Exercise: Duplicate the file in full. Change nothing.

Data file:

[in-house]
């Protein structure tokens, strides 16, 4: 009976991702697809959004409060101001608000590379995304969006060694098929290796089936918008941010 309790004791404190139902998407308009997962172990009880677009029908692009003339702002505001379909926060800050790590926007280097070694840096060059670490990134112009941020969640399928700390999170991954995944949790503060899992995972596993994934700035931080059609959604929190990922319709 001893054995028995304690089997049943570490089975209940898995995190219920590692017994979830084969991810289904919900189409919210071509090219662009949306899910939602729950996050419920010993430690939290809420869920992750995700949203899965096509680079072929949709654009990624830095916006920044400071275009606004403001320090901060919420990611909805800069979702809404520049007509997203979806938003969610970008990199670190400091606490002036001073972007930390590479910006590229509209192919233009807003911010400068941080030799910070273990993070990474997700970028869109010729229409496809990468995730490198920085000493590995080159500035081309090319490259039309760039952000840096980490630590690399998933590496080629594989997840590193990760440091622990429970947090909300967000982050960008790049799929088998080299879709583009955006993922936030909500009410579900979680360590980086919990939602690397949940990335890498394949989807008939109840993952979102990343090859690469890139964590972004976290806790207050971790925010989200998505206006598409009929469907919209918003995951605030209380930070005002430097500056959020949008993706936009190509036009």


[in-house]
């Protein structure tokens, strides 16, 4: 009976991702697809959004409060101001608000590379995304969006060694098929290796089936918008941010 309790004791404190139902998407308009997962172990009880677009029908692009003339702002505001379909926060800050790590926007280097070694840096060059670490990134112009941020969640399928700390999170991954995944949790503060899992995972596993994934700035931080059609959604929190990922319709 001893054995028995304690089997049943570490089975209940898995995190219920590692017994979830084969991810289904919900189409919210071509090219662009949306899910939602729950996050419920010993430690939290809420869920992750995700949203899965096509680079072929949709654009990624830095916006920044400071275009606004403001320090901060919420990611909805800069979702809404520049007509997203979806938003969610970008990199670190400091606490002036001073972007930390590479910006590229509209192919233009807003911010400068941080030799910070273990993070990474997700970028869109010729229409496809990468995730490198920085000493590995080159500035081309090319490259039309760039952000840096980490630590690399998933590496080629594989997840590193990760440091622990429970947090909300967000982050960008790049799929088998080299879709583009955006993922936030909500009410579900979680360590980086919990939602690397949940990335890498394949989807008939109840993952979102990343090859690469890139964590972004976290806790207050971790925010989200998505206006598409009929469907919209918003995951605030209380930070005002430097500056959020949008993706936009190509036009």